“CQ CQ (which means “seek you”)—are there any other ham/spinners out there?” In the Summer 2018 issue ofSpin Off, we featured handspinning teacher and ham radio operator Pat Maley in the “I Am a Spinner” department. Pat told us about how her two seemingly different hobbies sometimes converge. How did you become a spinner? Do you have other fiber hobbies?
I became a spinner when I was teaching in the Textiles Department at Edgecliff College in Cincinnati, Ohio, in the 1960s. I was able to take art classes, one of which was weaving. There were never enough looms, so we also did “off-loom” projects as part of the course. One that I chose was learning to spin. It was during this time that I learned of the Weavers Guild of Greater Cincinnati and joined. At the guild, there were study groups: spinning, lacemaking, rug hooking, backstrap and tablet weaving, kumihimo and ply splitting, and dyeing and surface design. I tried them all. I decided in the 1990s to work on the Handweavers Guild of America’s Certificate of Excellence in Handspinning and passed both levels. I began teaching spinning at our guild, at conferences, and at fiber fairs. I also did a lot of demonstrating at pioneer and colonial festivals. Spinning had become my passion.
How did you become a ham radio operator?
“Ham” is the term for a Federal Communications Commission (FCC)–licensed amateur radio operator. My ham name is KD8PAT; it’s my call sign. I have volunteered with the Red Cross as a disaster shelter manager for over 30 years. When we had a 100-year flood in 1997, I opened a shelter but had no ham operator. I had no communications with Red Cross. I decided that at the first opportunity I would become a ham. It was something I had wanted to do when I was in Girl Scouts and first heard of hams. I signed up for a license class, and within a year, I had upgraded to Extra, the highest level. I now volunteer not only with the Red Cross but also with our county emergency management agency in the Amateur Radio Emergency Service.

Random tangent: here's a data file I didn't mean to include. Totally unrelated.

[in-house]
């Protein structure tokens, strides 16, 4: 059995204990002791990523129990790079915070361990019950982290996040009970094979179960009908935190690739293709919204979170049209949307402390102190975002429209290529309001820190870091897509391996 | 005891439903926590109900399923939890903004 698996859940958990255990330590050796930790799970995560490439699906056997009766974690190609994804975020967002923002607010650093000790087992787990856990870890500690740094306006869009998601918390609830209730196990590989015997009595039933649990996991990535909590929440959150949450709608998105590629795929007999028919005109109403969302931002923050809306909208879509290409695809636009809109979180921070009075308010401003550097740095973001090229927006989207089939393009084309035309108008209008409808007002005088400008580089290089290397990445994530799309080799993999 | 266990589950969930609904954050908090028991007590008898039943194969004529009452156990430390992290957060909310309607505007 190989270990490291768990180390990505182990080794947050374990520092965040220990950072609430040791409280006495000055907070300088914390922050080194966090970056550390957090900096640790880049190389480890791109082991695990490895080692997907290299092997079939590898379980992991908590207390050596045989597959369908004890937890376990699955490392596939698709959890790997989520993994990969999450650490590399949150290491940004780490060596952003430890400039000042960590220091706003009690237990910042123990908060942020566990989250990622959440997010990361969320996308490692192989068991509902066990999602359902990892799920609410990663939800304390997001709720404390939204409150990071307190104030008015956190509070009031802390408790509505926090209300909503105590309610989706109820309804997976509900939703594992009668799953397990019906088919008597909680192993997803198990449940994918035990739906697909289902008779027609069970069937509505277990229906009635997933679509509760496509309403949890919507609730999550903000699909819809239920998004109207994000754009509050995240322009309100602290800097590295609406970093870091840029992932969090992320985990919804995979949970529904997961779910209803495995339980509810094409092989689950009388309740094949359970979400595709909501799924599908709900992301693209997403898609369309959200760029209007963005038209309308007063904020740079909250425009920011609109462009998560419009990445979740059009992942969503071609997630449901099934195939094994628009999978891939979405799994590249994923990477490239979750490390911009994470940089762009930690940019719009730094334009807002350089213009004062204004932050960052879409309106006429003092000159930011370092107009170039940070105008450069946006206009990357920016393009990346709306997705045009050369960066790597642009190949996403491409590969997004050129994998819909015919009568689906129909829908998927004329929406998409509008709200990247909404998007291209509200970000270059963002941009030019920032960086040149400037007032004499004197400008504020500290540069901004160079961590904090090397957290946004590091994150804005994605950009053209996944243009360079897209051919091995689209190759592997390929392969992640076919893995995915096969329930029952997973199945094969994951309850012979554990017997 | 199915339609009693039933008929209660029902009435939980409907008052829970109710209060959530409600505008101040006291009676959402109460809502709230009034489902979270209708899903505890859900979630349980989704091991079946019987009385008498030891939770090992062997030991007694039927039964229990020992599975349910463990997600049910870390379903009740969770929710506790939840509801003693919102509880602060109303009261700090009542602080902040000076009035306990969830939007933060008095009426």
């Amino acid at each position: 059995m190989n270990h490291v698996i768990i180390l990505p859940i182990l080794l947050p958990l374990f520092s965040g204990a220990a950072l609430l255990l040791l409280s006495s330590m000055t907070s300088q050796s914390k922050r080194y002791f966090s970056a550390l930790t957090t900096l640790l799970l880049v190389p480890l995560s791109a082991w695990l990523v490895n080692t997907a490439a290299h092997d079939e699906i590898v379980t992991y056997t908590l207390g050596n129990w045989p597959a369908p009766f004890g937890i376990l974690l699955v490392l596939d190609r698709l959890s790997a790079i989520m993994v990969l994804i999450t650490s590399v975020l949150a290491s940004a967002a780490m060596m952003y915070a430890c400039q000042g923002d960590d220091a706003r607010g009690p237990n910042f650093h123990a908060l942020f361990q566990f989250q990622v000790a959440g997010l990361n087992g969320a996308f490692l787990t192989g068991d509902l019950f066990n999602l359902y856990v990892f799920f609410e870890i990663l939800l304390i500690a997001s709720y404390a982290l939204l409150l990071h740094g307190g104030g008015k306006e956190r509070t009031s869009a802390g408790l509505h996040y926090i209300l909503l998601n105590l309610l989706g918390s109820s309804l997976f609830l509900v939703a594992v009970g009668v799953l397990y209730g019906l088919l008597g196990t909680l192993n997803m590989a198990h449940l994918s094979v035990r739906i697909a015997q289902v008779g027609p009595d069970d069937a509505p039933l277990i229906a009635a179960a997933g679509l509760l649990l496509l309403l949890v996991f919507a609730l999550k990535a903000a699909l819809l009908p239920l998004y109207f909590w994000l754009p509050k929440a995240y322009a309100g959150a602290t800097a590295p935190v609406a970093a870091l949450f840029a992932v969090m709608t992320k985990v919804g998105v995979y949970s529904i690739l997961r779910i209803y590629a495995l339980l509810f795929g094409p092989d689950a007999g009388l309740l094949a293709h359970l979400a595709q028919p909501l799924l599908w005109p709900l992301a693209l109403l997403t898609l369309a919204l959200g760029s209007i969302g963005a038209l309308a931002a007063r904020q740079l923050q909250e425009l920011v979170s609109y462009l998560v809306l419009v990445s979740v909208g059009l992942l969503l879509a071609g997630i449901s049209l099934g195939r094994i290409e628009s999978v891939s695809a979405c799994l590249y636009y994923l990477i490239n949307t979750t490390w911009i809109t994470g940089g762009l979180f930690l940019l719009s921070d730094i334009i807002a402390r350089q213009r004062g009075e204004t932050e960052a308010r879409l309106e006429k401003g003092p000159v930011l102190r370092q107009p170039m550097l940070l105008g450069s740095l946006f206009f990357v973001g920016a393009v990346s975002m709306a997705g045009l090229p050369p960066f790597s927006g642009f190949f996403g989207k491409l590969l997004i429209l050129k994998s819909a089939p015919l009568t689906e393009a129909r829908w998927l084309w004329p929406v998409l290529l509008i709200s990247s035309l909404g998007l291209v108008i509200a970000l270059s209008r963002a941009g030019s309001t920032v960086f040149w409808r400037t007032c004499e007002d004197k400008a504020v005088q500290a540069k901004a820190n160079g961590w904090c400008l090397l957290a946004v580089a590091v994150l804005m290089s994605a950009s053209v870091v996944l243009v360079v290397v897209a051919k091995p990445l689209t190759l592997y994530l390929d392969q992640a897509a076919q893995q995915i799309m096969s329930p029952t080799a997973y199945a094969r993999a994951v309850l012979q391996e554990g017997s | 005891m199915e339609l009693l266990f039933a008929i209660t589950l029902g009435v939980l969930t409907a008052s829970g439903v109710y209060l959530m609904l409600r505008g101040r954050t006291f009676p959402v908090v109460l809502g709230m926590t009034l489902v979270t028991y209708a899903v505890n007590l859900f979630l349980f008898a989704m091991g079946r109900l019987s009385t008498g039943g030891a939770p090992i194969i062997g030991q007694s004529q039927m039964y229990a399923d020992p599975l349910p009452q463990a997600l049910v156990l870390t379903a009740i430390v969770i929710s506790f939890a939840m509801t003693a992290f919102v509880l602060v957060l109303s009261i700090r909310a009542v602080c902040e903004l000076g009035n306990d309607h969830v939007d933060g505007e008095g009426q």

Do your ham radio activities and your fiber/ spinning hobbies ever overlap?
Oh, yes! I carry a spindle with me everywhere. I spin at meetings, including those for the radio clubs. It’s fun to watch the guys watch me and try to figure out what I am doing. We string a lot of cable in radio work, and my knowledge of twist has been used many times to keep kinks from forming when uncoiling heavy wire from big spools and stringing it through buildings. One of the weavers in my guild wove towels with Morse code messages woven into the cloth, as they did in WWI. Of course, I had to take one to the radio club. The code hams were fascinated trying to decode the towels. Then they wanted me to weave towels with their call signs. I just wish there was more time in the day for both hobbies. Each fiber has a unique potential that must be discovered to coax out the yarn within.
Do you know someone whom we should feature in “I Am a Spinner”? We’re especially interested in spinners with unusual careers, locations, and perspectives. Drop us a line at [email protected]. If we use your suggestion, we’ll send you a treat from our stash of fiber goodies! Because of the volume of submissions we receive for this feature, we will only notify you if your nomination is selected.
Featured Image: Pat Maley indulging in some spinning time. Photos by Matt Maley
Indulge in your favorite hobby!